Union Station was quite nice and very crowded. Some of the reason for the crowd was probably that it was the middle of lunch hour on a Friday. DIA was crowded and not nice. Half of the Great Hall there is torn up for renovation, a condition that will last at least the next three years. The trains and stations were all clean. Some of the trains run through rather scruffy areas, but those probably aren’t going to last. Development is springing up near all of the train stations. With a few exceptions way out by the airport, all of the new housing I saw was reasonably high density: townhouses, condos, and apartments. The buildings closer to downtown are taller.
One of the common questions people ask is, “Yeah, but how long does it take to get to the airport?” My estimate for the airport trip from my house, driveway to check-in line, including waiting for the train twice, is 90 minutes and $5.25. Lyft’s online planner says about 50 minutes and $35 for a shared ride. Every time a train I was on was close enough to one of the interstates for me to see, traffic was slow, so that 50-minute estimate may be a little on the low side. Now imagine adding a bit of snow…
At the end of the day, though, it’s just rail transit. There’s nothing special about it except that it’s in Denver. It goes to some of the places I’m interested in going but not to others. There’s a pronounced “last mile” problem at many destinations. Not the ones I went to on this particular rideabout; free shuttles take care of downtown, the train station is right at the edge of the university campus, and I’ve walked farther from parking at DIA. OTOH, the distance from the train station to any particular location in the Denver Tech Center and its tens of thousands of jobs is likely to be long and require walking along one or more roads that aren’t pedestrian friendly.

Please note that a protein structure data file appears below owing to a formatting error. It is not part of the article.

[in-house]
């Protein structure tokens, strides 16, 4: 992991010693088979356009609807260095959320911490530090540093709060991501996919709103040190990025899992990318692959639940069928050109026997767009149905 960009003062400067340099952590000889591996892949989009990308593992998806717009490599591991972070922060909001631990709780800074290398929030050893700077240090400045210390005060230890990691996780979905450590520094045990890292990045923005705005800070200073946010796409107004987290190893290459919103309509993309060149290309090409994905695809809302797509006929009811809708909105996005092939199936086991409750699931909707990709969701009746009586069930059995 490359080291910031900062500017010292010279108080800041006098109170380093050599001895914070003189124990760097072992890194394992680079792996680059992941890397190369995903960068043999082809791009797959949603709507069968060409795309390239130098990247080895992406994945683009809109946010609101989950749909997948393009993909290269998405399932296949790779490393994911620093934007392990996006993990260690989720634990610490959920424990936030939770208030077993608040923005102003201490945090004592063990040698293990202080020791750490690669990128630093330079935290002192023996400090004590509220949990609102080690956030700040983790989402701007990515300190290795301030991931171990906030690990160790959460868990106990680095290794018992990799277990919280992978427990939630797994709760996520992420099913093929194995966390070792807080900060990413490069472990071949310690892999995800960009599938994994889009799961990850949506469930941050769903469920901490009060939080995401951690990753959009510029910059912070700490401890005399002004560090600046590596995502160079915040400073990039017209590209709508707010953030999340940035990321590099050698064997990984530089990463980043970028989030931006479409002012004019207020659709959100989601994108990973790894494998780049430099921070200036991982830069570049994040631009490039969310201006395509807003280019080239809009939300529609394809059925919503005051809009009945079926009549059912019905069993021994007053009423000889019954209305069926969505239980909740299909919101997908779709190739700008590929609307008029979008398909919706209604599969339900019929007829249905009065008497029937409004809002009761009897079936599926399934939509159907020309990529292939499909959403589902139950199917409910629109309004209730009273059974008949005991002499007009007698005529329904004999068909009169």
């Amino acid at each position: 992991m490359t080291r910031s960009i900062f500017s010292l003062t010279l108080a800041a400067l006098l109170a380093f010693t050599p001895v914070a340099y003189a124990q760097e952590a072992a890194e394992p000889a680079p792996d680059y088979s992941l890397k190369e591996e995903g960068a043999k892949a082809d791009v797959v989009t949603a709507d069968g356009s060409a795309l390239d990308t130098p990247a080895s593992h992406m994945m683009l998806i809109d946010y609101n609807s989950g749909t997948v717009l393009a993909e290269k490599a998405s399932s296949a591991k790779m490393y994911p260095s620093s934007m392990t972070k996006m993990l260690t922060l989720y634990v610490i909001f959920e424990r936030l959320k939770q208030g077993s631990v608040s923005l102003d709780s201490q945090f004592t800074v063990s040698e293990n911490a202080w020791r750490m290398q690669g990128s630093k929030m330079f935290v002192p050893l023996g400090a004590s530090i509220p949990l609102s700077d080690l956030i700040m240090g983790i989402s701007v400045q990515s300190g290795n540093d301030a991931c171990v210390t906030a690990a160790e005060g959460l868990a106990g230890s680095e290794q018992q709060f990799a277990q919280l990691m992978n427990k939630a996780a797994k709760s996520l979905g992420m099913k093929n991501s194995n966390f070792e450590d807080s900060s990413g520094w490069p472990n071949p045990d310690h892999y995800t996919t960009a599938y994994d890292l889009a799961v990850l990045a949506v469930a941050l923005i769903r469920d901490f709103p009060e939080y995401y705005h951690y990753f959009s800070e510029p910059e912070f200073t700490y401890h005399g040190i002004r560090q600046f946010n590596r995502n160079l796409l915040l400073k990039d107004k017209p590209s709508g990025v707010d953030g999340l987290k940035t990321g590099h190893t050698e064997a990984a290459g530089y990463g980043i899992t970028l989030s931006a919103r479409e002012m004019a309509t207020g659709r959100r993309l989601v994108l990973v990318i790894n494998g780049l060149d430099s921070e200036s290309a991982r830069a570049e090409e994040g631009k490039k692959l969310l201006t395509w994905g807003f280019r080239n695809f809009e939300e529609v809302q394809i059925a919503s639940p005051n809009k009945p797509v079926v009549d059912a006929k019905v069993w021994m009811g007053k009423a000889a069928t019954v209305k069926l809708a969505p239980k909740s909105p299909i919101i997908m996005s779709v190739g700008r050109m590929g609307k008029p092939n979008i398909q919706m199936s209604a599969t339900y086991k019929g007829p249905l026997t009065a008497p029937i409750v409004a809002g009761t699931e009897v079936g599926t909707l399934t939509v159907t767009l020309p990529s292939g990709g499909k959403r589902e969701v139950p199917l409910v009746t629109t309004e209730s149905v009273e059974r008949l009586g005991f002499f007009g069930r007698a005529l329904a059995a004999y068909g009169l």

Fastracks isn’t going to pull huge numbers of people out of their cars. Anyone who is honest knows that it wasn’t ever intended to. I’ve lived in the Denver metro area for 31 years now and the population has increased by more than a million people in that period. For the entire time, the interstates and other freeways have managed to keep from becoming entirely unusable at rush hour, but barely. That has been accomplished by squeezing in more lanes, rebuilding interchanges to make them more efficient, and building parts of an outer ring highway. There’s not much more that can be done to increase the road capacity. But if the rail system pulls 150,000 trips off the highways each day, it will be doing its job to keep things out of that “unusable” state everyone fears.
Front page image credit: Interior of the Great Hall at the renovated Union Station by Amy Aletheia Cahil, from Wikimedia Commons, shared under CC BY-SA 2.0.